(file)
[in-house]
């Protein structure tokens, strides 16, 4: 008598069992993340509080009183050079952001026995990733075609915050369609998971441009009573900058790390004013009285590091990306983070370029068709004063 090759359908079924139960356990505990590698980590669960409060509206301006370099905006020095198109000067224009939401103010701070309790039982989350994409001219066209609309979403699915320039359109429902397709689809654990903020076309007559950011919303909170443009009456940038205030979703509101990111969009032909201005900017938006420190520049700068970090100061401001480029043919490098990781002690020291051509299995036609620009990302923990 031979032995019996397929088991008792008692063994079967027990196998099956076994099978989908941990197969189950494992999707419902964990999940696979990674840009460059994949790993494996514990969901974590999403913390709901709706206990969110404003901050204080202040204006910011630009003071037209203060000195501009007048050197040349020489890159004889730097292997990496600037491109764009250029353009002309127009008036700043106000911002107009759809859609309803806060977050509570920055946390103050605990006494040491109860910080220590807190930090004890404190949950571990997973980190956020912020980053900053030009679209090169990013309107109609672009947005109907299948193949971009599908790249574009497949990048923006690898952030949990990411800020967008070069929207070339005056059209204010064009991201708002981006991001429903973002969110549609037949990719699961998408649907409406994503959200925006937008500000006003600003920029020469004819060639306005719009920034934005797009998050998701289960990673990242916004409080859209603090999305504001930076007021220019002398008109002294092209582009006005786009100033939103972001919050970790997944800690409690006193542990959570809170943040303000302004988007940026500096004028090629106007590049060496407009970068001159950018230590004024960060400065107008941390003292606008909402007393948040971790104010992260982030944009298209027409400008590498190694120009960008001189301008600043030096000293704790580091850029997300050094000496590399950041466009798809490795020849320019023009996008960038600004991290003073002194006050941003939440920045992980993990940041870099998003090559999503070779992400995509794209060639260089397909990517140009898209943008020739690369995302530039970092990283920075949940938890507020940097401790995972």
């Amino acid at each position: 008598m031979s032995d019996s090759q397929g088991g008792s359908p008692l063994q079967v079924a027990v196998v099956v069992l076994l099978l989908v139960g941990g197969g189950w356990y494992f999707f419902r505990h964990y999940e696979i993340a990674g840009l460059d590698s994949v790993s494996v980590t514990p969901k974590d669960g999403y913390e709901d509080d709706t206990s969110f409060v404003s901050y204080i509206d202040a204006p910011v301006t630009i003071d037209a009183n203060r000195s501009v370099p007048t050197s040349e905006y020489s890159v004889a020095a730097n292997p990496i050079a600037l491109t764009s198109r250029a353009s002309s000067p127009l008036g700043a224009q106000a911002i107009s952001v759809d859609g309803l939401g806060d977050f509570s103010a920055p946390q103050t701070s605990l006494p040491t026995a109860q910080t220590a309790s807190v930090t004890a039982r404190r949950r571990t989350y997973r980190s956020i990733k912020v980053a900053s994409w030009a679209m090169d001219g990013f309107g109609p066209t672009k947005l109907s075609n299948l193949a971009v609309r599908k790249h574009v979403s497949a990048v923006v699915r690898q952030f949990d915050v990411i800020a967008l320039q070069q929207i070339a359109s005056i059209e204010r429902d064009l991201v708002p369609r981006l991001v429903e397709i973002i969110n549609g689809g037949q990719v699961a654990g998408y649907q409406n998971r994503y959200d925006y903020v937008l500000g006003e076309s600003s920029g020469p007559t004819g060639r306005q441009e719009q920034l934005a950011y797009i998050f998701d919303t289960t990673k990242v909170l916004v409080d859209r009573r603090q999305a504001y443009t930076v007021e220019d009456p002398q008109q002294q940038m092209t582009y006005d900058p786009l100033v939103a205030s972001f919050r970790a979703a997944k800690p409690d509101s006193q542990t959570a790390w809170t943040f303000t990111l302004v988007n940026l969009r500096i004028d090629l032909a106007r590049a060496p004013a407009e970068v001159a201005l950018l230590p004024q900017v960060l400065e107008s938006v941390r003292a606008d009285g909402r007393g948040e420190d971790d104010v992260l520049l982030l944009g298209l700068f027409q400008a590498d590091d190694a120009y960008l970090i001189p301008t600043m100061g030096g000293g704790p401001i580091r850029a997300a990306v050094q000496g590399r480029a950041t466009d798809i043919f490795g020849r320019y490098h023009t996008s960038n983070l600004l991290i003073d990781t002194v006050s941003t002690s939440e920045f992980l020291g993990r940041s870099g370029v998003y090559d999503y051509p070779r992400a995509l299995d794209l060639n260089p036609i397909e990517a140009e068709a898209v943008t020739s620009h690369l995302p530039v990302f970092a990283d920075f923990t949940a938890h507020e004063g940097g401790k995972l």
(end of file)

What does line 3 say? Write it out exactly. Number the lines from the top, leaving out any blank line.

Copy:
């Amino acid at each position: 008598m031979s032995d019996s090759q397929g088991g008792s359908p008692l063994q079967v079924a027990v196998v099956v069992l076994l099978l989908v139960g941990g197969g189950w356990y494992f999707f419902r505990h964990y999940e696979i993340a990674g840009l460059d590698s994949v790993s494996v980590t514990p969901k974590d669960g999403y913390e709901d509080d709706t206990s969110f409060v404003s901050y204080i509206d202040a204006p910011v301006t630009i003071d037209a009183n203060r000195s501009v370099p007048t050197s040349e905006y020489s890159v004889a020095a730097n292997p990496i050079a600037l491109t764009s198109r250029a353009s002309s000067p127009l008036g700043a224009q106000a911002i107009s952001v759809d859609g309803l939401g806060d977050f509570s103010a920055p946390q103050t701070s605990l006494p040491t026995a109860q910080t220590a309790s807190v930090t004890a039982r404190r949950r571990t989350y997973r980190s956020i990733k912020v980053a900053s994409w030009a679209m090169d001219g990013f309107g109609p066209t672009k947005l109907s075609n299948l193949a971009v609309r599908k790249h574009v979403s497949a990048v923006v699915r690898q952030f949990d915050v990411i800020a967008l320039q070069q929207i070339a359109s005056i059209e204010r429902d064009l991201v708002p369609r981006l991001v429903e397709i973002i969110n549609g689809g037949q990719v699961a654990g998408y649907q409406n998971r994503y959200d925006y903020v937008l500000g006003e076309s600003s920029g020469p007559t004819g060639r306005q441009e719009q920034l934005a950011y797009i998050f998701d919303t289960t990673k990242v909170l916004v409080d859209r009573r603090q999305a504001y443009t930076v007021e220019d009456p002398q008109q002294q940038m092209t582009y006005d900058p786009l100033v939103a205030s972001f919050r970790a979703a997944k800690p409690d509101s006193q542990t959570a790390w809170t943040f303000t990111l302004v988007n940026l969009r500096i004028d090629l032909a106007r590049a060496p004013a407009e970068v001159a201005l950018l230590p004024q900017v960060l400065e107008s938006v941390r003292a606008d009285g909402r007393g948040e420190d971790d104010v992260l520049l982030l944009g298209l700068f027409q400008a590498d590091d190694a120009y960008l970090i001189p301008t600043m100061g030096g000293g704790p401001i580091r850029a997300a990306v050094q000496g590399r480029a950041t466009d798809i043919f490795g020849r320019y490098h023009t996008s960038n983070l600004l991290i003073d990781t002194v006050s941003t002690s939440e920045f992980l020291g993990r940041s870099g370029v998003y090559d999503y051509p070779r992400a995509l299995d794209l060639n260089p036609i397909e990517a140009e068709a898209v943008t020739s620009h690369l995302p530039v990302f970092a990283d920075f923990t949940a938890h507020e004063g940097g401790k995972l």